Disease burden, health care costs higher in children with recurrent acute and chronic pancreatitis

The burden of recurrent acute and chronic pancreatitis in children may be higher than previously thought, with high costs related to repeated hospitalizations, report a pair of studies in the Journal of Pediatric Gastroenterology and Nutrition. The official journal of the European Society for Paediatric Gastroenterology, Hepatology and Nutrition and the North American Society for Pediatric Gastroenterology, Hepatology and Nutrition, JPGN is published by Wolters Kluwer.

One study finds a 42 percent rate of rehospitalizations in children after an initial pancreatitis attack, while the other study estimates annual health care costs of about $40,000 for children with recurrent acute or chronic pancreatitis. An accompanying editorial highlights the need for information and research to prevent suffering and reduce costs of recurrent acute and chronic pancreatitis in children.

Recurrent Acute and Chronic Pancreatitis in Children Carries High Costs
Pancreatitis is a serious condition in which the pancreas becomes inflamed. Acute pancreatitis is less common in children than adults, but seems to be increasing in prevalence. The new studies looked at the risks and costs of recurrent acute and chronic pancreatitis in children.

Using a national health database, Dr. Mojtaba Olyaee of University of Kansas and colleagues identified about 10,650 children and adolescents hospitalized for acute pancreatitis between 2002 and 2014. The 42 percent rate of repeat hospital admission for recurrent pancreatitis was substantially higher than in previous studies.

This group of approximately 4,500 children had a total of nearly 16,000 repeat hospitalizations—a median of two per patient. The median time between admissions was about three months. Risk of acute recurrent pancreatitis appeared to be higher in younger children and those with a more severe initial episode, based on length of hospital stay, costs, and need for ICU care.

The second study analyzed hospital-related costs in 224 children with pancreatitis identified from INSPPIRE, the nation's first and only multicenter pediatric pancreatitis registry. The study was performed by Drs. Jie Ting, Leslie Wilson, and Mel Heyman at the University of California, San Francisco and UCSF Benioff Children's Hospital, along with colleagues from the INSPPIRE Project, led by Aliye Uc of University of Iowa Children's Hospital.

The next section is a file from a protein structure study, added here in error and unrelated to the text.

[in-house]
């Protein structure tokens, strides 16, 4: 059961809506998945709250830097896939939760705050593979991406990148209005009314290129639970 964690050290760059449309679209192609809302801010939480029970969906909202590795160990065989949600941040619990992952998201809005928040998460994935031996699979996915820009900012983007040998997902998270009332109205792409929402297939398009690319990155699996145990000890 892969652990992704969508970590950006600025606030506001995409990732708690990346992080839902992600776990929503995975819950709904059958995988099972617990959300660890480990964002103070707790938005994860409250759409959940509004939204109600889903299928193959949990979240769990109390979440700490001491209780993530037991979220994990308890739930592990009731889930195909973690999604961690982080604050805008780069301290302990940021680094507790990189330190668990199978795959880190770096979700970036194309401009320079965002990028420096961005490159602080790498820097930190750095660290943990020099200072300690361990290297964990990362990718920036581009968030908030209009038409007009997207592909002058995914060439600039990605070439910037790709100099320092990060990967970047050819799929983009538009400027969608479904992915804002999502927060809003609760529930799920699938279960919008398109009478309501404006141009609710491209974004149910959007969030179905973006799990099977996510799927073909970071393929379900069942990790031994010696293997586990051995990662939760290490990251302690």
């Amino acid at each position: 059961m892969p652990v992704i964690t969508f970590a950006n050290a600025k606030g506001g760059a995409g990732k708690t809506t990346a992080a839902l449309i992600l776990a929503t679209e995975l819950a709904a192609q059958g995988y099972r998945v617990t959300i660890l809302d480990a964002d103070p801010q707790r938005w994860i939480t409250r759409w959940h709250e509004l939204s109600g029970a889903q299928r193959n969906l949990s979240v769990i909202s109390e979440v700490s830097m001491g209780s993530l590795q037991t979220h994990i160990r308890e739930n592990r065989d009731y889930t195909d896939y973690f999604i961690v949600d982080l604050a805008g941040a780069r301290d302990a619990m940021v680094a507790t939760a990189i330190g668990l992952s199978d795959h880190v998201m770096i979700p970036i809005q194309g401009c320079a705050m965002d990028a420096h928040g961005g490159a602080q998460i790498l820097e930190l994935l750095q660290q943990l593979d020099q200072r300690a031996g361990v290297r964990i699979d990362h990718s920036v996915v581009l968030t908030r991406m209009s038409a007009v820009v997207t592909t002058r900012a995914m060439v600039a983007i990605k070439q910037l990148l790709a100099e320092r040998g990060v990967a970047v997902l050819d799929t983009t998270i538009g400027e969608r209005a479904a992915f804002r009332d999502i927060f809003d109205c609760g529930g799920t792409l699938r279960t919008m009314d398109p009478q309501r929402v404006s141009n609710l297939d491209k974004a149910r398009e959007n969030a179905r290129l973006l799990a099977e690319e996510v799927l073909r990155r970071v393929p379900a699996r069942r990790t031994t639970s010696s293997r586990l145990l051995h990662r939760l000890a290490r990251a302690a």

Forty-two percent of the children had chronic pancreatitis. The average number of hospitalizations was 2.3 per child per year, with estimated costs of nearly $39,000 per year.

Costs increased to nearly $43,000 for children treated by surgery, compared to about $12,000 for those who underwent an x-ray treatment procedure called endoscopic retrograde cholangiopancreatography (ECRP). Estimated annual medication costs were about $4,000 for pancreatic enzyme replacement therapy, $1,800 for diabetes drugs, and $600 for pain medications.

Costs were higher for children with more frequent pancreatitis attacks, constant or recurring pain, a family history of pancreatic cancer, and need for pain medications. "Interventions that reduce the need for hospitalization could lower costs for these children and their families," Dr. Uc and coauthors write.
They estimate that the costs of acute recurrent and chronic pancreatitis in US children are at least $60 to $70 million per year.

The results draw attention to the high health and financial impact of chronic pancreatitis in children, according to an editorial by Dr. William Estus Bennett, Jr., of Indiana University School of Medicine. He writes, "Recurrent pancreatitis is expensive because patients with recurrent pancreatitis use more services."

Dr. Bennett adds, "Both studies highlight an important weapon in our fight against this disease: information." He suggests establishing a nationwide registry of pancreatitis in children, enrolling more children in studies of pancreatitis treatments, and increasing research to understand the unique features of chronic pancreatitis in children—including genetic causes.

Source:

Wolters Kluwer Health

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